Shawn Fanning and Sean Parker changed the world. There is no way to even argue that. With the development of their Napster software in the late 1990’s, they managed to change the way we listened to music, and in turn, they completely changed the music industry, the effects of which are still being felt today.

With the concept of peer-to-peer sharing, users were able to access the hard drives of all Napster users, and download music from them. For free. This allowed people to build up massive collections of mp3s that they would have never been able to afford had they been forced to go out and buy all of that music.

The advent of Napster also created a massive war in the music industry, as some were in favor of people being able to “share” music, while others were completely against it, as it was a form of stealing and piracy. Basically, at its core, Napster was copyright infringement.

down2Downloaded is a documentary that tells the story of Shawn and Sean, and their meteoric rise to the top of the music world. It is fascinating, how people with no training came up with an idea, then worked endlessly to get it to work, to the point where it had millions of users worldwide. The movie provides us with tons of interviews, both then and now, of the main players in Napster, and the controversy it sparked.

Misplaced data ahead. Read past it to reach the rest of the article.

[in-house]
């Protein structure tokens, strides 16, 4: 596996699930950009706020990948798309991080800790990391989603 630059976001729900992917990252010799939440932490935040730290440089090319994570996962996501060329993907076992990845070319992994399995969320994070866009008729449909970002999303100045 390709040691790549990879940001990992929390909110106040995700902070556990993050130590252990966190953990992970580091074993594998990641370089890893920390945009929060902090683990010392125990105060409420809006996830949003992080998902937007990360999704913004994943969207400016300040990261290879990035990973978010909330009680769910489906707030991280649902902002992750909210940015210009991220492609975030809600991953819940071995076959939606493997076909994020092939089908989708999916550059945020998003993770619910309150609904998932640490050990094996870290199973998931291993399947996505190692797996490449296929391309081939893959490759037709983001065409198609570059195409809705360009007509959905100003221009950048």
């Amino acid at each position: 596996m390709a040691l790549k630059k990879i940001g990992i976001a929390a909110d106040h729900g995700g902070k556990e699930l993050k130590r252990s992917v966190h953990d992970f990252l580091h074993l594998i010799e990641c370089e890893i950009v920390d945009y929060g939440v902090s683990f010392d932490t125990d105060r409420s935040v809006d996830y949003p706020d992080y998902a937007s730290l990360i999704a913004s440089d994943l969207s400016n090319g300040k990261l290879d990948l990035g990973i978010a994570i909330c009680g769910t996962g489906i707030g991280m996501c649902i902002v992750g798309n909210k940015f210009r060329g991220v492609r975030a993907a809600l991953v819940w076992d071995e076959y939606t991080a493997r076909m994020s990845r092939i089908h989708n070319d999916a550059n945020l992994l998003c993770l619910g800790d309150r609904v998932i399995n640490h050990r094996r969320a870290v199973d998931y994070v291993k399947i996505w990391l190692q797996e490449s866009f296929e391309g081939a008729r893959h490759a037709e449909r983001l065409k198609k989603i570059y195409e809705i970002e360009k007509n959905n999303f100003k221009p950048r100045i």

The interviews are insightful, and we get a complete picture of the story of Napster. From its beginnings, to the rise and height of its fame, to the massive fallout when it was shut down by the courts. There are legal ramifications, as well as financial ones, to the point where the music industry began suing thousands of users of the service, usually winning the cases, and collecting an average of $4,000 from users.

I liked that this documentary described what the guys were doing in detail. It doesn’t shy too much away from the technical aspects of it, allowing us to understand how Napster worked. It also uses a lot of archival footage from the time, especially the court battles, which adds more realism to the story telling. This not only allows us to hear people reflect on the impact of Napster, but to see the circus it had created at the time, and how it was, in fact, changing things.

It is also very interesting to learn a few things about the service, such as that the founders never made any money off of it. Creating something that millions of people use usually means somebody is getting rich, but in the case of Napster, it really was only the lawyers fighting for and against it that made any money. The post-Napster ventures of Shawn and Sean are also quite interesting. We know that Sean Parker made his millions from his involvement in Facebook (his involvement is chronicled by Justin Timberlake in The Social Network), and in the end, Fanning was able to make his money as well, in a video game venture. Agree or not with what the two did, and regardless of the validity of the service that Napster provided, it was an ingenious idea, and it was kind of satisfying to see these guys get their money, even if it was for something different. They are very good thinkers.